The library in Stony Stratford near Milton Keynes, England, urged its patrons to check out every book on the shelves as a way of proving to the local council that its collection and facilities provide a vital service to the community. Stony Stratford is one of many towns across the UK that are facing severe library closures as the Tory-LibDem coalition government recklessly slashes its transfer payments to local governments (while breaking their promise to rein in enormous bonuses at the banks, even the ones that are owned by the taxpayer).
The empty shelves, as the library users want to demonstrate, represent the gaping void in their community if Milton Keynes council gets its way. Stony Stratford, an ancient Buckinghamshire market town famous only for its claim that the two pubs, the Cock and the Bull, are the origin of the phrase "a cock and bull story", was one of the communities incorporated in the new town in 1967. The Liberal Democrat council, made a unitary authority in 1997, now faces budget cuts of £25m and is consulting on closing at least two of 10 outlying branch libraries.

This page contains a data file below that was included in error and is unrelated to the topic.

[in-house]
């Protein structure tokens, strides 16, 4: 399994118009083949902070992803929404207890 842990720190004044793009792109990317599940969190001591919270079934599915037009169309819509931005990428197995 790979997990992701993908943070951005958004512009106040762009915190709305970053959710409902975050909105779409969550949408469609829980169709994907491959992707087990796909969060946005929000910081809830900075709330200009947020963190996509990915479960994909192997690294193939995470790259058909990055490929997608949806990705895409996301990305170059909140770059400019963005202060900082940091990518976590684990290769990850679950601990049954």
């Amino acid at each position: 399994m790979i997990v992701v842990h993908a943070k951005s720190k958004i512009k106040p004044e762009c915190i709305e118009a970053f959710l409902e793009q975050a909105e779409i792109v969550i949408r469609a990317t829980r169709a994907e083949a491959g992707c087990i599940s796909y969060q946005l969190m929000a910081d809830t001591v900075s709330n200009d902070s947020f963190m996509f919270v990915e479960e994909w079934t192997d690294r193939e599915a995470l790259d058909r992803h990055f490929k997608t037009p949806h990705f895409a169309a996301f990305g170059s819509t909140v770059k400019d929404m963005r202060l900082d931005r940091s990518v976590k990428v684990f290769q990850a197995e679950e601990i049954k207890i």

Stony Stratford council got wind in December and wrote to all 6,000 residents – not entirely disinterestedly, as the council meets in the library, like many other groups in the town. "In theory the closure is only out for consultation," Gifford said, "but if we sit back it will be too late. One man stopped me in the street and said, 'The library is the one place where you find five-year-olds and 90-year-olds together, and it's where young people learn to be proper citizens'. It's crazy even to consider closing it – they should be finding ways to expand its services and bring even more people in."
(Thanks, BannedLibrary, via Submitterator!)